Shining Light on RBOCs' Business

A telecom analyst's report should raise some eyebrows among those who want to build the NII and do business on solid, honest ground

f telecommunications analyst Bruce Kushnick is talking the truth (and we think he is), systems integrators, content providers, Internet service providers and just about anyone involved with building the forthcoming National Information Infrastructure had better read his report word by word.

On page 1 of this newspaper, staff writer Jorgen Wouters reports on Kushnick's chronicle of the Regional Bell Operating Companies' systematic overcharging for services since the Great Breakup of 1984. There's plenty of Oliver Stonesque stuff in there, though Kushnick stops short of aligning RBOCs with the Trilateral Commission.

What's more telling than Kushnick's analysis, however, is the RBOCs' general response to businesses and the public who have tried to determine how and why they pay what they pay for services, which is: No response at all.

How many businesses could get away with telling a customer to use the Freedom of Information Act to get simple facts on how the bottom line on an invoice is calculated? We all know the answer.

If that's the case, there's a frightening amount of power and arrogance concentrated in a very important place, smack near the scaffolding for the NII. And if business wants to do business right, it needs the basic facts behind the agreement for products delivered.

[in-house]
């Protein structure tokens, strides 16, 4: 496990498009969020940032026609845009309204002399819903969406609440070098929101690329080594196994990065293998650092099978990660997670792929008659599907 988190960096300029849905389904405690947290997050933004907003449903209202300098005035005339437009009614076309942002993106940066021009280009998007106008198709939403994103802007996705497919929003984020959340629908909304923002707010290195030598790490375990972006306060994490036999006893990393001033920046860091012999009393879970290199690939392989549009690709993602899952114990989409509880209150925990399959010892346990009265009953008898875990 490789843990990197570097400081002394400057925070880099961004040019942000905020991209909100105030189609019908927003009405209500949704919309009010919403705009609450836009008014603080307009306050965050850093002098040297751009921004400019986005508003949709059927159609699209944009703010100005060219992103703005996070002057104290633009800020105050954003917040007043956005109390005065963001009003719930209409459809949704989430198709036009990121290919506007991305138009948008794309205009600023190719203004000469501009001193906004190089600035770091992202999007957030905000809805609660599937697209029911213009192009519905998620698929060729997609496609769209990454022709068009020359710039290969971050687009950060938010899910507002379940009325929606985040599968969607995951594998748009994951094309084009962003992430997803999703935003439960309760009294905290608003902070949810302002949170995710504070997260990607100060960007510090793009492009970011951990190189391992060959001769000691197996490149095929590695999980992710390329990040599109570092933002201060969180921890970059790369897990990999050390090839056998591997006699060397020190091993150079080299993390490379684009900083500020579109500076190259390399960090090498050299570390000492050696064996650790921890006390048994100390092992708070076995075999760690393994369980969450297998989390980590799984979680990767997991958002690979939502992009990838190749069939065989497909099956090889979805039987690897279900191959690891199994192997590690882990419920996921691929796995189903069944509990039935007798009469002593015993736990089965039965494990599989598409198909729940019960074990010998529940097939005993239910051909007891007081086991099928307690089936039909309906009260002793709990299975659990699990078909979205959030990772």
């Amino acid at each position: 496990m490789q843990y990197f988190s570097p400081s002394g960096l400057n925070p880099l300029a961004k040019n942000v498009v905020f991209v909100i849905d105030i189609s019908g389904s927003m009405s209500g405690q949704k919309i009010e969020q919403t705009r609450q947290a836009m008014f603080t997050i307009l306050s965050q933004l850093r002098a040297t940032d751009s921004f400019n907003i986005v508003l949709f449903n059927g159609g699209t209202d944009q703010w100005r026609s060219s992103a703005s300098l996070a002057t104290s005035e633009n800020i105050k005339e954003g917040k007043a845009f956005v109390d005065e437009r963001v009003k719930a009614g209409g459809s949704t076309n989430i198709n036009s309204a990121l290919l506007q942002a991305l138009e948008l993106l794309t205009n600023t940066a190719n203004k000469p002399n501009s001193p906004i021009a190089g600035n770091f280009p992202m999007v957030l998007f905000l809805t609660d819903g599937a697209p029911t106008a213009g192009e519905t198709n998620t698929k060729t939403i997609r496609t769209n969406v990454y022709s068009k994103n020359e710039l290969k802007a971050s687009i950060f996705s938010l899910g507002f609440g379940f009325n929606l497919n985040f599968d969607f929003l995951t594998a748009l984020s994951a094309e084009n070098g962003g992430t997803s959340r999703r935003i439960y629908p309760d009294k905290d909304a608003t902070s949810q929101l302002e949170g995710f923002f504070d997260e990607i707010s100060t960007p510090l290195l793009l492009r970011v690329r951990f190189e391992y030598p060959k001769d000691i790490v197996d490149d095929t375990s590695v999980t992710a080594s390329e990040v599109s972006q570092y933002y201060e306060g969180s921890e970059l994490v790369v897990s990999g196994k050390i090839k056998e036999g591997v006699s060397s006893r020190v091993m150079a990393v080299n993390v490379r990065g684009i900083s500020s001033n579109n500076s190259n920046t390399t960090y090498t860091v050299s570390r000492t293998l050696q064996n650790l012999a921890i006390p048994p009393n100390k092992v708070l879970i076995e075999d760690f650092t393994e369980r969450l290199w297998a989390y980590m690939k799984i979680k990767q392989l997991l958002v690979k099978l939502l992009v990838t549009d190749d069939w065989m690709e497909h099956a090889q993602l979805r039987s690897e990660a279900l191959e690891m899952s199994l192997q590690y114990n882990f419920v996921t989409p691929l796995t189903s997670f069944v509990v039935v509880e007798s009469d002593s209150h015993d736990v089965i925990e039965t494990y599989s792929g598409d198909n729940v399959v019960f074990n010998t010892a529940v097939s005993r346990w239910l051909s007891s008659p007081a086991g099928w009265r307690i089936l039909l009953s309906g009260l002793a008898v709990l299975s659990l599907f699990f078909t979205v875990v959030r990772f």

If the National Information Infrastructure is going to stand up to the lofty, Al-Gorean goals outlined for it, then the participants are going to have to be forthcoming about what they plan to charge, and who will carry the costs.

From where we sit, we're seeing an awful lot of monopoly-building going on. That's really dangerous, because monopolies breed institutional secrecy and arrogance, and what's more, they fall.

We all see what's happening to content-provider monopolies -- ABC, CBS and NBC -- trying to force a committee-determined, homogenized product down the public's throat via its airwaves. As businesses, we can't afford to make the same sorts of mistakes that spawned 120 cable channels, that dispersed NFL football across an obscure cable station and an upstart network, or that produce content-free pap that dulls the minds of our children.

Nope. Any infrastructure, if it's going to work, needs an open and accurate accounting of all the rivets, pipes, cement and whatnot going into its construction. It appears the RBOCs are resisting that accounting, and that's not in their best interest. Nor ours.


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